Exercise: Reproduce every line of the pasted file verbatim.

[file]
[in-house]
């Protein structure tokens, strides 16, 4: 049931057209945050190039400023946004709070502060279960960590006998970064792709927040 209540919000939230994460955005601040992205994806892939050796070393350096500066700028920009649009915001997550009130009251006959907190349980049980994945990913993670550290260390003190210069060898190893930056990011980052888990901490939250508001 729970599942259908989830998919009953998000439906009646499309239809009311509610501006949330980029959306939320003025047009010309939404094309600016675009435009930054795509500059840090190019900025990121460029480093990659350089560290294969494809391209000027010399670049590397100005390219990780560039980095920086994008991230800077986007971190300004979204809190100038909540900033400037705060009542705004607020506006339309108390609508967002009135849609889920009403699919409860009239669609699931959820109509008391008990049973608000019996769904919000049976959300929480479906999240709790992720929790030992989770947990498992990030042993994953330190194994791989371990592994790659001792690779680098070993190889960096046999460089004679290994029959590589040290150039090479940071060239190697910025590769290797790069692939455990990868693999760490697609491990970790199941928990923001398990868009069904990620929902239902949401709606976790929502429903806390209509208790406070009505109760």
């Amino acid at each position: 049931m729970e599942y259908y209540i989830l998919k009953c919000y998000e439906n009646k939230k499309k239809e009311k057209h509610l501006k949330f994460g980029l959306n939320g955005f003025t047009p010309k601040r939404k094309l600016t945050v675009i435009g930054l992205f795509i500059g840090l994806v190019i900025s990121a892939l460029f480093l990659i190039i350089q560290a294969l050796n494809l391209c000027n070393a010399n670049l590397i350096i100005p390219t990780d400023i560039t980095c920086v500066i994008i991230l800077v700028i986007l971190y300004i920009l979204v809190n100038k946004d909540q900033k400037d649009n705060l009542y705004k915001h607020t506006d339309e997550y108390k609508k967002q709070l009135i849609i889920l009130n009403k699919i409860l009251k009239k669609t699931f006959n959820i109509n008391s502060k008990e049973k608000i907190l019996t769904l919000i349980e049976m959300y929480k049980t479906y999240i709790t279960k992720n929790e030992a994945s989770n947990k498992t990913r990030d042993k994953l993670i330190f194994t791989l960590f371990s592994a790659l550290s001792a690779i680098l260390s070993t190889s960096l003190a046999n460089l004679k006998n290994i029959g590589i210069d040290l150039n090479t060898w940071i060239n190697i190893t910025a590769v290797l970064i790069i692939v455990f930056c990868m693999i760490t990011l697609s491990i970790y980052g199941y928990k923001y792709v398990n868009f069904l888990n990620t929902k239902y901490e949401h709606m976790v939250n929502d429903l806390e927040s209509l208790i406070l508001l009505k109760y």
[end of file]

[in-house]
């Protein structure tokens, strides 16, 4: 049931057209945050190039400023946004709070502060279960960590006998970064792709927040 209540919000939230994460955005601040992205994806892939050796070393350096500066700028920009649009915001997550009130009251006959907190349980049980994945990913993670550290260390003190210069060898190893930056990011980052888990901490939250508001 729970599942259908989830998919009953998000439906009646499309239809009311509610501006949330980029959306939320003025047009010309939404094309600016675009435009930054795509500059840090190019900025990121460029480093990659350089560290294969494809391209000027010399670049590397100005390219990780560039980095920086994008991230800077986007971190300004979204809190100038909540900033400037705060009542705004607020506006339309108390609508967002009135849609889920009403699919409860009239669609699931959820109509008391008990049973608000019996769904919000049976959300929480479906999240709790992720929790030992989770947990498992990030042993994953330190194994791989371990592994790659001792690779680098070993190889960096046999460089004679290994029959590589040290150039090479940071060239190697910025590769290797790069692939455990990868693999760490697609491990970790199941928990923001398990868009069904990620929902239902949401709606976790929502429903806390209509208790406070009505109760």
């Amino acid at each position: 049931m729970e599942y259908y209540i989830l998919k009953c919000y998000e439906n009646k939230k499309k239809e009311k057209h509610l501006k949330f994460g980029l959306n939320g955005f003025t047009p010309k601040r939404k094309l600016t945050v675009i435009g930054l992205f795509i500059g840090l994806v190019i900025s990121a892939l460029f480093l990659i190039i350089q560290a294969l050796n494809l391209c000027n070393a010399n670049l590397i350096i100005p390219t990780d400023i560039t980095c920086v500066i994008i991230l800077v700028i986007l971190y300004i920009l979204v809190n100038k946004d909540q900033k400037d649009n705060l009542y705004k915001h607020t506006d339309e997550y108390k609508k967002q709070l009135i849609i889920l009130n009403k699919i409860l009251k009239k669609t699931f006959n959820i109509n008391s502060k008990e049973k608000i907190l019996t769904l919000i349980e049976m959300y929480k049980t479906y999240i709790t279960k992720n929790e030992a994945s989770n947990k498992t990913r990030d042993k994953l993670i330190f194994t791989l960590f371990s592994a790659l550290s001792a690779i680098l260390s070993t190889s960096l003190a046999n460089l004679k006998n290994i029959g590589i210069d040290l150039n090479t060898w940071i060239n190697i190893t910025a590769v290797l970064i790069i692939v455990f930056c990868m693999i760490t990011l697609s491990i970790y980052g199941y928990k923001y792709v398990n868009f069904l888990n990620t929902k239902y901490e949401h709606m976790v939250n929502d429903l806390e927040s209509l208790i406070l508001l009505k109760y």